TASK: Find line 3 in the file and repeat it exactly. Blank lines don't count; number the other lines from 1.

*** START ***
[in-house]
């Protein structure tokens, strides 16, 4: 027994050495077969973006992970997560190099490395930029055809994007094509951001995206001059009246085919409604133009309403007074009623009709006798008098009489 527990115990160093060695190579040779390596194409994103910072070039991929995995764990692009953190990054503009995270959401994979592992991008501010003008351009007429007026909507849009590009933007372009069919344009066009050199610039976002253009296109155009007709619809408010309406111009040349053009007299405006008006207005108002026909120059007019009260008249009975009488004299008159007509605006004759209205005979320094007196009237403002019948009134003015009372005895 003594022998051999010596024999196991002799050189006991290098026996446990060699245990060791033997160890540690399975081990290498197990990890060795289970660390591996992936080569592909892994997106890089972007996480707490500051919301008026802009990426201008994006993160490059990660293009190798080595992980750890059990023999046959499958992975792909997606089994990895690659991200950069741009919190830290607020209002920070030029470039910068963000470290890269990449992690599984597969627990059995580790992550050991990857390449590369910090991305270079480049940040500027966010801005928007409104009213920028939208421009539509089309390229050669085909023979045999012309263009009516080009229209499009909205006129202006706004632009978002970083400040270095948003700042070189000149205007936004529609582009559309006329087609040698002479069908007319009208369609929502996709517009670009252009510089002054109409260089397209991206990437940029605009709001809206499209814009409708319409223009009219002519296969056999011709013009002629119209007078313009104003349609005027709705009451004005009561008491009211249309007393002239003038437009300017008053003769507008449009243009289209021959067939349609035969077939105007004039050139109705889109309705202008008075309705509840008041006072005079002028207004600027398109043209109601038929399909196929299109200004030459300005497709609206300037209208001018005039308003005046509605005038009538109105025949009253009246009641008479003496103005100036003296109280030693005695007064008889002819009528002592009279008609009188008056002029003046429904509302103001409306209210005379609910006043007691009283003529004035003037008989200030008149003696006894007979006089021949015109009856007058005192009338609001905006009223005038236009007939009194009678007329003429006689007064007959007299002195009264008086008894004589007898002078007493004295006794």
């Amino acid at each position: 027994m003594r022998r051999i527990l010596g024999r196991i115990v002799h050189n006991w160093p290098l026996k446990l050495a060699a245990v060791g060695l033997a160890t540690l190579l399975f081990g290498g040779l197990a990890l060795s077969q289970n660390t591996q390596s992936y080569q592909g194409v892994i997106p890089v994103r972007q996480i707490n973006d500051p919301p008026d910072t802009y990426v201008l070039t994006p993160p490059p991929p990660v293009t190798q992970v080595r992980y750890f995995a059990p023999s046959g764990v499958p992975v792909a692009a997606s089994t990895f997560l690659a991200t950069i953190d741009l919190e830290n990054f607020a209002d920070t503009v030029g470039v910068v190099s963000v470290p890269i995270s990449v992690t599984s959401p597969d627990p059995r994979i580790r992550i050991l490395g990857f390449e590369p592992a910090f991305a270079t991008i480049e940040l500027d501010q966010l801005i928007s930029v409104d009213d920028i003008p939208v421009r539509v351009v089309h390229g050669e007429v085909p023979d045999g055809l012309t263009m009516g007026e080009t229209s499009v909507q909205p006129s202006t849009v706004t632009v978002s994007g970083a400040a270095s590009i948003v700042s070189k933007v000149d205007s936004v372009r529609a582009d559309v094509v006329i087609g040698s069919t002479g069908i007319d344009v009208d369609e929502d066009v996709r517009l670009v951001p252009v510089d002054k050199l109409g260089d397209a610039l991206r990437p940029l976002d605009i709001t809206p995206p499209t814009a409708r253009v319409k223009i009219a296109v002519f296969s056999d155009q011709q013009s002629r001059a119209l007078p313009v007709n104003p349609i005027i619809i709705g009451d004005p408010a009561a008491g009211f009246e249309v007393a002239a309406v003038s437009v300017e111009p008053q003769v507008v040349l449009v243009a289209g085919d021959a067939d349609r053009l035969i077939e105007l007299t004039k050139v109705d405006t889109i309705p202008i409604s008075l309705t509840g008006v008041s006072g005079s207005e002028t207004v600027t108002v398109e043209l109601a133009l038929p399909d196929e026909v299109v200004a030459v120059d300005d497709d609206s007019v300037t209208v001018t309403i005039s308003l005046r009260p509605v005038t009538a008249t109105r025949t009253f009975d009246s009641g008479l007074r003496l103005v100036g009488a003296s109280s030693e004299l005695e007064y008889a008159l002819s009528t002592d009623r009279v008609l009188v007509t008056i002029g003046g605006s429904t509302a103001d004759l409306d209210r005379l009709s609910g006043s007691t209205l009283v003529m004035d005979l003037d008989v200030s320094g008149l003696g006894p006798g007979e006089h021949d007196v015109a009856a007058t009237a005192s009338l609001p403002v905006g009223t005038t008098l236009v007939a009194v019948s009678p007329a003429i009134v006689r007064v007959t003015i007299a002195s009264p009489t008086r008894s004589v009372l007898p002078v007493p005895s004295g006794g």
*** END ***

């Amino acid at each position: 027994m003594r022998r051999i527990l010596g024999r196991i115990v002799h050189n006991w160093p290098l026996k446990l050495a060699a245990v060791g060695l033997a160890t540690l190579l399975f081990g290498g040779l197990a990890l060795s077969q289970n660390t591996q390596s992936y080569q592909g194409v892994i997106p890089v994103r972007q996480i707490n973006d500051p919301p008026d910072t802009y990426v201008l070039t994006p993160p490059p991929p990660v293009t190798q992970v080595r992980y750890f995995a059990p023999s046959g764990v499958p992975v792909a692009a997606s089994t990895f997560l690659a991200t950069i953190d741009l919190e830290n990054f607020a209002d920070t503009v030029g470039v910068v190099s963000v470290p890269i995270s990449v992690t599984s959401p597969d627990p059995r994979i580790r992550i050991l490395g990857f390449e590369p592992a910090f991305a270079t991008i480049e940040l500027d501010q966010l801005i928007s930029v409104d009213d920028i003008p939208v421009r539509v351009v089309h390229g050669e007429v085909p023979d045999g055809l012309t263009m009516g007026e080009t229209s499009v909507q909205p006129s202006t849009v706004t632009v978002s994007g970083a400040a270095s590009i948003v700042s070189k933007v000149d205007s936004v372009r529609a582009d559309v094509v006329i087609g040698s069919t002479g069908i007319d344009v009208d369609e929502d066009v996709r517009l670009v951001p252009v510089d002054k050199l109409g260089d397209a610039l991206r990437p940029l976002d605009i709001t809206p995206p499209t814009a409708r253009v319409k223009i009219a296109v002519f296969s056999d155009q011709q013009s002629r001059a119209l007078p313009v007709n104003p349609i005027i619809i709705g009451d004005p408010a009561a008491g009211f009246e249309v007393a002239a309406v003038s437009v300017e111009p008053q003769v507008v040349l449009v243009a289209g085919d021959a067939d349609r053009l035969i077939e105007l007299t004039k050139v109705d405006t889109i309705p202008i409604s008075l309705t509840g008006v008041s006072g005079s207005e002028t207004v600027t108002v398109e043209l109601a133009l038929p399909d196929e026909v299109v200004a030459v120059d300005d497709d609206s007019v300037t209208v001018t309403i005039s308003l005046r009260p509605v005038t009538a008249t109105r025949t009253f009975d009246s009641g008479l007074r003496l103005v100036g009488a003296s109280s030693e004299l005695e007064y008889a008159l002819s009528t002592d009623r009279v008609l009188v007509t008056i002029g003046g605006s429904t509302a103001d004759l409306d209210r005379l009709s609910g006043s007691t209205l009283v003529m004035d005979l003037d008989v200030s320094g008149l003696g006894p006798g007979e006089h021949d007196v015109a009856a007058t009237a005192s009338l609001p403002v905006g009223t005038t008098l236009v007939a009194v019948s009678p007329a003429i009134v006689r007064v007959t003015i007299a002195s009264p009489t008086r008894s004589v009372l007898p002078v007493p005895s004295g006794g």